Endpoint security: Is your organization covered?

Why ignoring endpoint security can spell trouble for even highly secure servers.

In December 2000, there were an estimated 370 million internet users. By June 2014, this number increased to over 3 billion(1), an astounding growth of 741%. Each of these users need an endpoint to connect to the internet. An endpoint is simply any device connected to a network. So in your organization, it could be a laptop or a mobile phone an employee used to access your corporate network.

The ‘Internet of Things’ and the threat landscape
The internet is probably the number one way through which endpoints are being infected with malware today. According to a recent report by Websense(2), ‘The Internet of Things’ will change the security landscape significantly. Every internet connected device increases the number of attack surfaces significantly. What this means for enterprises is that every new employee’s internet connected device, app and upgrade is a potential threat vector.

Here’s where drive-by downloads come in; they are one of the main sources for endpoint exploits. Drive-by downloads use exploit kits to deliver malware in a very efficient manner. Most of the time, it takes only a few seconds and it happens without any interaction with the end-user. The principle of the drive-by download is simple; cyber criminals corrupt and infect trusted sites that we access on a regular basis through our computers, laptops and smart phones. It could be news sites, e-commerce sites and even social media accounts.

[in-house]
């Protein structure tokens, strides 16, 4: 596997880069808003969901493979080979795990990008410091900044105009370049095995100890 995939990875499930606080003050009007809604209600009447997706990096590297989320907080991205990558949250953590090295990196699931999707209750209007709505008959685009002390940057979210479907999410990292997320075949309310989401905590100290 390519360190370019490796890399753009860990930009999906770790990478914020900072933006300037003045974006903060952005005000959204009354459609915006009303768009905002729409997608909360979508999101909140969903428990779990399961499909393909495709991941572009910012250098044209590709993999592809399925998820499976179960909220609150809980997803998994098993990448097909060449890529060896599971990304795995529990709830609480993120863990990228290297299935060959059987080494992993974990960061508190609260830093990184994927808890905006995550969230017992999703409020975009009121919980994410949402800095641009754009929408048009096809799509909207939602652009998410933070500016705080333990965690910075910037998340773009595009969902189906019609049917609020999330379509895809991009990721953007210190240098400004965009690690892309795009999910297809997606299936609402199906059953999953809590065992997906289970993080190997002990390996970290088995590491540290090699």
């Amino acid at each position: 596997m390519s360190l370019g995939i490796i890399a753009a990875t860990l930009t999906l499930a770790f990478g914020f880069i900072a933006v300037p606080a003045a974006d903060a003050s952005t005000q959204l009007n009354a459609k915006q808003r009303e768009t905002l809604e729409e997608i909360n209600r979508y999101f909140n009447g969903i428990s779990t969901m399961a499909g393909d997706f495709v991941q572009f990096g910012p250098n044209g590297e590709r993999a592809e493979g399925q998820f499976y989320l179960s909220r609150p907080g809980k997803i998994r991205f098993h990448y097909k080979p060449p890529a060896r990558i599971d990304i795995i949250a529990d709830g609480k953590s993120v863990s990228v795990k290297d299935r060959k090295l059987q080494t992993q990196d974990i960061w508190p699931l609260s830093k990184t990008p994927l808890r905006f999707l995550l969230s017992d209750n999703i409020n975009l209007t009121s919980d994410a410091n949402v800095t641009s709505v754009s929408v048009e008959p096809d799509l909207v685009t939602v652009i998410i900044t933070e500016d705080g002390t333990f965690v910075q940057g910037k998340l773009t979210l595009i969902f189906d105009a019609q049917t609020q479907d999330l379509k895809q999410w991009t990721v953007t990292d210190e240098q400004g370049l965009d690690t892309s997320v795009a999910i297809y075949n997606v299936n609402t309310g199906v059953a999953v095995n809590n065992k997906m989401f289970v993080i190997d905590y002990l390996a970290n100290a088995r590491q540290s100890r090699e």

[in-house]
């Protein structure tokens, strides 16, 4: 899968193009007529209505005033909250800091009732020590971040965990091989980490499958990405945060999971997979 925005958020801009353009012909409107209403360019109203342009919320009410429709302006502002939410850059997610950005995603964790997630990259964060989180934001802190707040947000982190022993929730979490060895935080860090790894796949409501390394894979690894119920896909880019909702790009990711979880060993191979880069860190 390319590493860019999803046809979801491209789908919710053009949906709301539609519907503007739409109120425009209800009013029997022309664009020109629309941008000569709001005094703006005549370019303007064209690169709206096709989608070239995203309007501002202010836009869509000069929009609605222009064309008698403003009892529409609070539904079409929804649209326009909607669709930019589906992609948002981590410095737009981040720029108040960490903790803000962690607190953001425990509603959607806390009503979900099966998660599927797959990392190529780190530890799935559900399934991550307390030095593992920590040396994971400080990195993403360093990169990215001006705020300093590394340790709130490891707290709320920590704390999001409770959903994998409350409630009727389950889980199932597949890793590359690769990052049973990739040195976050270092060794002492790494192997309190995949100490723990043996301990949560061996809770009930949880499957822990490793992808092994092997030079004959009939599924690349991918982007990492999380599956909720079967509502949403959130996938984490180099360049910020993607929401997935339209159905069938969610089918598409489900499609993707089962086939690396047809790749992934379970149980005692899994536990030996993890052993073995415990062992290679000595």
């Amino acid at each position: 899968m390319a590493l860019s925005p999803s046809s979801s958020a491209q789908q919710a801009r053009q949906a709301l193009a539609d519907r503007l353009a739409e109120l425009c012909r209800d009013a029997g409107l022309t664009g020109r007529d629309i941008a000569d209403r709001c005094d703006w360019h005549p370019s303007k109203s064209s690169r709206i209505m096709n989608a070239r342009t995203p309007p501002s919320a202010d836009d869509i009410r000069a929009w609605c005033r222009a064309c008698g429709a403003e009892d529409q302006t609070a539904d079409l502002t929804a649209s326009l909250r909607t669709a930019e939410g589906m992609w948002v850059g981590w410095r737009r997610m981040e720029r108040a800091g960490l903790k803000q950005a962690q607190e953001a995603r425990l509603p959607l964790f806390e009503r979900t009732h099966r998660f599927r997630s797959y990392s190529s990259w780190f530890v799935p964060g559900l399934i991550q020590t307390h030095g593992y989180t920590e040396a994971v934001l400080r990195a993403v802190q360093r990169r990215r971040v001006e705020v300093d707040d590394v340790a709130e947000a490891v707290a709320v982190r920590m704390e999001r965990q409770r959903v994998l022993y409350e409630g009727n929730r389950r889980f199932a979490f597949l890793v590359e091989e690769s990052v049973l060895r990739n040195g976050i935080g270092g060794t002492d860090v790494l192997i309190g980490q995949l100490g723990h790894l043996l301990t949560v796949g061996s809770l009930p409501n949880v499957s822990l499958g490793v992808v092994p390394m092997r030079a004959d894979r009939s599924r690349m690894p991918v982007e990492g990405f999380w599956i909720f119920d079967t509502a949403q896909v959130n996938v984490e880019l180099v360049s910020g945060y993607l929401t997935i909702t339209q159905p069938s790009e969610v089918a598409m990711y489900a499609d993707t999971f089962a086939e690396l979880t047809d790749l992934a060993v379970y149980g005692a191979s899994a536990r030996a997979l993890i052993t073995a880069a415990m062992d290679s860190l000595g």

Exploit kits: A weapon of choice
By merely viewing the corrupted website, your browser, media player or flash plugin is interacting with the site and the code is transferred. If the applications in your network are not fully patched, your endpoint could be infected within seconds. This happens through exploit kits which assess and deliver an exploit that matches the unpatched version of operating system or application.

Attention seeking hacktivist groups are not the main threat (though they disrupt services and companies can lose thousands of dollars because of IT security breaches). Stealthy cyber criminals, who use stolen information for personal or corporate financial gains are a bigger threat because identifying a threat and the occurrence of an attack is an important prerequisite for staying secure. These cyber criminals do not want you to know that they have attacked your network, so they use multiple techniques to disguise their activities during or after a breach. Cyber criminals do not discriminate between their potential victims and their weapon of choice is often exploit kits — sophisticated, reliable, inexpensive and non-discriminating exploiting kits that deliver malicious code to millions of endpoints, private and corporate alike.

Exploit kits and automated malware have been available for rent or purchase on the black market for years. Over the past 6 years, since 2009, exploit kits have become more efficient and easy to use. Knowledge of scripting is no longer necessary to exploit unpatched operating systems or applications. One can simply purchase an exploit kit on the black market for as little as $29 for a starter kit and, as is rumoured, for upwards of $12,000 for a more robust system. Catalogue subscriptions for exploits can vary from $300/year to $10 000 – with a money back guarantee. Things get more unbelievable with payment plans available for rentals or SLA upgrades with 24-hour customer support! Some of the popular exploit kits are Neutrino, Magnitude and Redkit which have built on the innovations of the Blackhole technology. (4)